Consequently, ensuring that the prison environment provides opportunities to engage in purposeful activity and commit to positive change is key to providing hope for the future and encouraging prisoners to turn away from drugs

Lucy Frazer
Minister of State (Ministry of Justice)
9th Jan 2020
To ask the Secretary of State for Justice, if he will publish the full decision of the Parole Board in relation to the case of Ian Simms.

I entirely understand the distress and concern felt by Marie McCourt and her family at the Parole Board’s decision to release Ian Simms, who has steadfastly refused to say what he did with Helen’s body. My heartfelt sympathies remain with the McCourt family.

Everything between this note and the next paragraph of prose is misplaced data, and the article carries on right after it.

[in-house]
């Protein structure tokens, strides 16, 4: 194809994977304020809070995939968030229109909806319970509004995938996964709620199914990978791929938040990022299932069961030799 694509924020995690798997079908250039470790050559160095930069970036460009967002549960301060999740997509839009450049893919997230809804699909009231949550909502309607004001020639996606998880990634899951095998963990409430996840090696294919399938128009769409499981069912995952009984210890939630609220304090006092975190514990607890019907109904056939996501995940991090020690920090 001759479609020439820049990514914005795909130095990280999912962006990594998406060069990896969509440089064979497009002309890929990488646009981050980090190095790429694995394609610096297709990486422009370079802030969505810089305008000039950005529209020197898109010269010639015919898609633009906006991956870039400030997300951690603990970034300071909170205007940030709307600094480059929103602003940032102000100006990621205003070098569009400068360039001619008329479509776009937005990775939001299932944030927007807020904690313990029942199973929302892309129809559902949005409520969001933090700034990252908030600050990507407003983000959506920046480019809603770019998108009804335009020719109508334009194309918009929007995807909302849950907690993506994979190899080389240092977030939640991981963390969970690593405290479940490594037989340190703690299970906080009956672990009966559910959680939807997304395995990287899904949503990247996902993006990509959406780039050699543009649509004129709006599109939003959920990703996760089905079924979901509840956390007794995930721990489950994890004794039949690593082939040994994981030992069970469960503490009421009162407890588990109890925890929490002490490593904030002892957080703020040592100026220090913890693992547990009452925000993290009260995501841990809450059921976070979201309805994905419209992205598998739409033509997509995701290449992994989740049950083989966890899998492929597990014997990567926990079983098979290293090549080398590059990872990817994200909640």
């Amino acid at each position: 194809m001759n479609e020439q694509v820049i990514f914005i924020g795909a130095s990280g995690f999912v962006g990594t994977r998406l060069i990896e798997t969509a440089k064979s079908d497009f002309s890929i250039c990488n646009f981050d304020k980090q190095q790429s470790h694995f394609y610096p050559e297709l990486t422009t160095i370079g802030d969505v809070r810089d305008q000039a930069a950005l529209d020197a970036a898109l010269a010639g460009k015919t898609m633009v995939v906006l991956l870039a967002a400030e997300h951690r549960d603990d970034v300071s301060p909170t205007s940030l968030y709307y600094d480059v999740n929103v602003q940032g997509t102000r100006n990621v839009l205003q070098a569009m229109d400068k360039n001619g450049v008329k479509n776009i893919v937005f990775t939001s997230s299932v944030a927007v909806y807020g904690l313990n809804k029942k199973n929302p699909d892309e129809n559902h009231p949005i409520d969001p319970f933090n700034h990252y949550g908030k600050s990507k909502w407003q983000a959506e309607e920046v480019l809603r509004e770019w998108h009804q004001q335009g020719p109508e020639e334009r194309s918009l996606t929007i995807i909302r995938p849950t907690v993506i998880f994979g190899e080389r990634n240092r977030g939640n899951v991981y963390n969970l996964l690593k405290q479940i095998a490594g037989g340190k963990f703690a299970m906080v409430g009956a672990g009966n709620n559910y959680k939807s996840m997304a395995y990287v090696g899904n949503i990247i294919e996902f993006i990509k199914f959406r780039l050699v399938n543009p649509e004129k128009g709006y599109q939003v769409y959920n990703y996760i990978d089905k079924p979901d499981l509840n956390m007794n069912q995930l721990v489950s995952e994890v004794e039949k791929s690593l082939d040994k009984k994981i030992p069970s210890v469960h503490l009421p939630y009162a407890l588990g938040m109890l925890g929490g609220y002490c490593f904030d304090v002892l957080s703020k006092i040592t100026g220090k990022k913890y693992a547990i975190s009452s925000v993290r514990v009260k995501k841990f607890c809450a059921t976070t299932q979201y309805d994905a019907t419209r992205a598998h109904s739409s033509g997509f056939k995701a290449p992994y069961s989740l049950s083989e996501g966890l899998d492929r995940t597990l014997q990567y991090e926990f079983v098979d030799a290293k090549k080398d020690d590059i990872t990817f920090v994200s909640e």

The independent Parole Board has published the summary of Ian Simms release. It is uncommon for the Board to publish the decisions in full as each decision contains sensitive, personal and other confidential information. Instead, the Board produces a comprehensive summary for victims and may also publish the summary publicly.

The Secretary of State applied to the Parole Board for the release decision to be reconsidered but that was unsuccessful. The Board’s decision on the reconsideration application has also been published on its website.

Lucy Frazer
Minister of State (Ministry of Justice)